Charter member donates custom window to Holy Savior


CLINTON –above, an image of Jesus, familiar as the Divine Mercy image, is visible in the new window at Holy Savior Parish.  (Photos by Maureen Smith)

By Maureen Smith
CLINTON – The Callegan family of Holy Savior decided they wanted to leave a family legacy to their parish, but after Ivy Callegan put instructions in her will to direct part of her inheritence to her parish, she changed her mind. “A while back I started thinking, I don’t have to wait until I’m gone, so I called Father (Thomas McGing).” Callegan told him she wanted to give the money now and asked Father McGing how he thought it could be best used.

The result is a window incorporating the Divine Mercy image of Christ flanked by two crosses. The crosses are not obvious at first, but come into focus when the viewer spends some time in front of the image.
“The passion cross has the five wounds of Christ in red. The cross of the Easter resurrection has Easter colors, pastels and whites,” explained Andy Young, the artist from Pearl River Glass studio who designed the

At left, Julie Harkins, parish secretary, Father Thomas McGing, pastor, and Ivy Callegan, founding member and donor, talk about the new window.

At left, Julie Harkins, parish secretary, Father Thomas McGing, pastor, and Ivy Callegan, founding member and donor, talk about the new window.

window. He also created the windows in the sanctuary of the church back in 1988. He said the mix of abstract and specific imagery is deliberate. He wants people to be able to interpret different things from the windows.
Callegan said she is delighted with the result. She came to check on the progress of the work one day, not knowing that the project was more than half-way done. “When I hit the door to the sanctuary, I looked up and I just sort of froze. I guess the Lord was with me to tell me to do this window,” she said.
Young said the parish gave him an image of Divine Mercy as his inspiration. Father McGing said it seemed like the perfect place to start.
“We wanted to highlight the name of the parish – Our Savior – and we started talking about it during the Year of Mercy and the more we talked about it the more we wanted to highlight Our Savior, who is the source of mercy and whose heart bleeds with love and mercy for us,” said the pastor.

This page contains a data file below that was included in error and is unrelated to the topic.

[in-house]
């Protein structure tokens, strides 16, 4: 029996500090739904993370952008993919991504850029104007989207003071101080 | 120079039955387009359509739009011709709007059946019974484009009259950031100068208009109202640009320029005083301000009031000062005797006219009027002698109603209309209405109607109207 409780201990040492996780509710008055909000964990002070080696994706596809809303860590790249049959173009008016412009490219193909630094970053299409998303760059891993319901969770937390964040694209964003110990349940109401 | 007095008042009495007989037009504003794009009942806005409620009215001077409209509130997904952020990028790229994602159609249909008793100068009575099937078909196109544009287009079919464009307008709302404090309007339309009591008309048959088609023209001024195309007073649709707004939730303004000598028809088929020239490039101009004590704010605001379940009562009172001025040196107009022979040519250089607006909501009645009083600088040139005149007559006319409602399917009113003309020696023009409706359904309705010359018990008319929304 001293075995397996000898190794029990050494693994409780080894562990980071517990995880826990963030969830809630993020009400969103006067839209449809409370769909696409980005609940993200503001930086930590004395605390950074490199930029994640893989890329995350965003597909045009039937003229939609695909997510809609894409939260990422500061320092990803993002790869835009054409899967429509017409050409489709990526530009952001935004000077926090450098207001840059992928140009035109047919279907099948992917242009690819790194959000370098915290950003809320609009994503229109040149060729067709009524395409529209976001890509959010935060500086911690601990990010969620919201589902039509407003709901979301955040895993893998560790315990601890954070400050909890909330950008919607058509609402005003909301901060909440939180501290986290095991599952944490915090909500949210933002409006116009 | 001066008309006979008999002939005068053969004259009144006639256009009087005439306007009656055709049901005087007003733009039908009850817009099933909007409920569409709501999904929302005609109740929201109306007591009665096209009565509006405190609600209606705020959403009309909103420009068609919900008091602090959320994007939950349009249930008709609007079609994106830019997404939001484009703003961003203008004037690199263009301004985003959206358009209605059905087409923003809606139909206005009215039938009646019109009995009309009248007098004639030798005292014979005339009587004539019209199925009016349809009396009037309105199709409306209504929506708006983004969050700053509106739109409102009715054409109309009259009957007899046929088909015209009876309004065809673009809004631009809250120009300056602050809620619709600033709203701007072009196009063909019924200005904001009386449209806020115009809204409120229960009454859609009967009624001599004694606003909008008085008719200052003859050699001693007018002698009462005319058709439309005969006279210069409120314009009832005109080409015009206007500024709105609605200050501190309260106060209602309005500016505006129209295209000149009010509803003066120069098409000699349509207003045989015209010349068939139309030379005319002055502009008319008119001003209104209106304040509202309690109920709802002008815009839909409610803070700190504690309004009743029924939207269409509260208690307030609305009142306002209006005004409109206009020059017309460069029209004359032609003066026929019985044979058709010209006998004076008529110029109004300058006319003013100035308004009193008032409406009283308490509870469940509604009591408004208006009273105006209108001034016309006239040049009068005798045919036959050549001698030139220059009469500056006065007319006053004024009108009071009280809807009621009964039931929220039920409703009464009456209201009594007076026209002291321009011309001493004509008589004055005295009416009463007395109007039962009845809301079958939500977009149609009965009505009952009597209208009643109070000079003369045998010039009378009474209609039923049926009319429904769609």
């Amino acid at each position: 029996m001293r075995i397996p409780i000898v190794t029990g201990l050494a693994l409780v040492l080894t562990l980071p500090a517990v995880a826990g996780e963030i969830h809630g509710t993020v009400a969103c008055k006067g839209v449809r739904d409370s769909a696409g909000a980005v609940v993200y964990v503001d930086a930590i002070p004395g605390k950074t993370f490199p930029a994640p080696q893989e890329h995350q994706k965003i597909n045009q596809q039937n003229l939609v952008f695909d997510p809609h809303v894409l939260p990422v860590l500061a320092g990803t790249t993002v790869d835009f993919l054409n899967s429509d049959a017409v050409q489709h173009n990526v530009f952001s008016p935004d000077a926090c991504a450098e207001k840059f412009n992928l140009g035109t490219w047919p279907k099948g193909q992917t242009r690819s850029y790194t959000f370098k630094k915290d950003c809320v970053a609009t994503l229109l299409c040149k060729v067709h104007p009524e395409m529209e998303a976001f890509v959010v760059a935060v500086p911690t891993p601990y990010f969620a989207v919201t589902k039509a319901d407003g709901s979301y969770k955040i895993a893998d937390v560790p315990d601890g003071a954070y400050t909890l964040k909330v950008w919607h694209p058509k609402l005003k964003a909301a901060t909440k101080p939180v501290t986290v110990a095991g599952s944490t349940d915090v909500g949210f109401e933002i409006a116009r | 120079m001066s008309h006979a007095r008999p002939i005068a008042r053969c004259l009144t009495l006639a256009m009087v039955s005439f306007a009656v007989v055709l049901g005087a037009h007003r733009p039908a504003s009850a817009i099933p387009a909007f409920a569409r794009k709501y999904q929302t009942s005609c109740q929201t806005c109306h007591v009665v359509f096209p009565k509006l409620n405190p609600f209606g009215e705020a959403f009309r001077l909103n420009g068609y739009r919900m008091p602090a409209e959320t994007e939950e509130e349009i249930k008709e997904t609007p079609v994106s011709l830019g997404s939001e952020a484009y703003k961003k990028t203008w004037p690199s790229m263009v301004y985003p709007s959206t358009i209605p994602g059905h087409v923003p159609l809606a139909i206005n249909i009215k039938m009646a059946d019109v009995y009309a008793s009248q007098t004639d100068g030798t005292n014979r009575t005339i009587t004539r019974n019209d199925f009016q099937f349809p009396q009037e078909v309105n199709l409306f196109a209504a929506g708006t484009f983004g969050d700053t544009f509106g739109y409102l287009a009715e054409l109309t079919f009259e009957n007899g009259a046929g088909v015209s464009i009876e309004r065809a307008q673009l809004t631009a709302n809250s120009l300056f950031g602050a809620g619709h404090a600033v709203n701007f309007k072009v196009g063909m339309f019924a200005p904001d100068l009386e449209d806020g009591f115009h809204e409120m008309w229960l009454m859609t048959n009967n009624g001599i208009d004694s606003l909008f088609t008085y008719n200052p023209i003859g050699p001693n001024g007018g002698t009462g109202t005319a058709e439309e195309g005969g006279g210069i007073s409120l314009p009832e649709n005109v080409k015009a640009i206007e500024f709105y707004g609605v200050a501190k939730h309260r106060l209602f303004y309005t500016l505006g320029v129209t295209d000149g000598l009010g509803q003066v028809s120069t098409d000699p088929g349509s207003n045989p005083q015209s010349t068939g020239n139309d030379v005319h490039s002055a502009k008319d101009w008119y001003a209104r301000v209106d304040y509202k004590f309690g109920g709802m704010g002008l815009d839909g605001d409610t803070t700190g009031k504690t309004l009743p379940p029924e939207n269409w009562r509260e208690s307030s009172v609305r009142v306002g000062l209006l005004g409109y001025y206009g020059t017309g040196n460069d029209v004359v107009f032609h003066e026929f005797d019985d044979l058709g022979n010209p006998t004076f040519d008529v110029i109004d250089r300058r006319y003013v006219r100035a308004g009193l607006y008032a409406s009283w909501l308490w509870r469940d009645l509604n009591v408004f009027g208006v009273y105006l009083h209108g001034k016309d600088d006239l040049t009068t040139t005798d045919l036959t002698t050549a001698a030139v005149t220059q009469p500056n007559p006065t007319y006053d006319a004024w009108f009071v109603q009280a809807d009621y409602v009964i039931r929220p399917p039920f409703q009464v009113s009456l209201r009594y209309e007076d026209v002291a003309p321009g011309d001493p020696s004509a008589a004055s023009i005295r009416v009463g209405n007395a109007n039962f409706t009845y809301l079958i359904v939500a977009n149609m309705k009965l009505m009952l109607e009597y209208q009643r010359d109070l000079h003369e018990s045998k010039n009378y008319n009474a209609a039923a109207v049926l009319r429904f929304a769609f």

The window is made up of several panels which sit at a 90-degree angle in the chapel behind the main altar. The chapel is used for daily Mass, but is visible from the sanctuary.
“If you look from the right spot inside the sanctuary, the lines of light radiating from Jesus line up just right behind the tabernacle,” said Young. “I had not intention of doing that whatsoever, but it was such a nice serendipity- it was a blessing,” he added.
Callegan surprised her family – only showing them the window after it was installed. “The best reaction I got was when Catherine, my 9-year-old granddaughter, came through the door there, and said ‘oh mamaw, it’s amazing,’ I don’t know how many ‘a’s there were in there! I’m really close to those kids, she and her brother, who is 12,” she said.
Callagan and her husband were founding members of Holy Savior. She said his years of hard work in the oil industry made the Callegan family donation possible.

Holy Savior marks 50 years

By Maureen Smith
CLINTON – Hundreds of people packed the sanctuary to celebrate Holy Savior’s 50th anniversary on Sunday, Sept. 25. Bishop Joseph Kopacz was the main celebrant with Bishop Emeritus Joseph Latino, Father Thomas McGing, current pastor and Father Noel Prendergast, former pastor.
After the Mass, those gathered attended a catered luncheon. Families were invited to participate in arts and crafts and visit a traveling petting zoo in the education building.
Founding families sat in the front pews for Mass and shared their memories afterwards. Ivy Callegan remembers when she moved to Clinton, “I cried for weeks because there was no Catholic church nearby.” The original sanctuary was made from three conjoined trailers. “They saw trailers, but I thought it looked like a cathedral,” she said.
Ann Mackie, another founding member, remembers when the construction crew that delivered the trailers   could not get them into position because of all the mud on the site.  “Joe Stewart had to bring a Caterpillar down because the tongue broke on the trailer trying to move it in the mud. The caterpillar was connected to a truck, the truck was connected to the trailer and they just went around and around,” she laughed.
The parish has grown from those 23 founding families to a vibrant community. Their secret? “Faithful people who were capable of easily associating with Protestants and everyone else in the area,” said Mackie.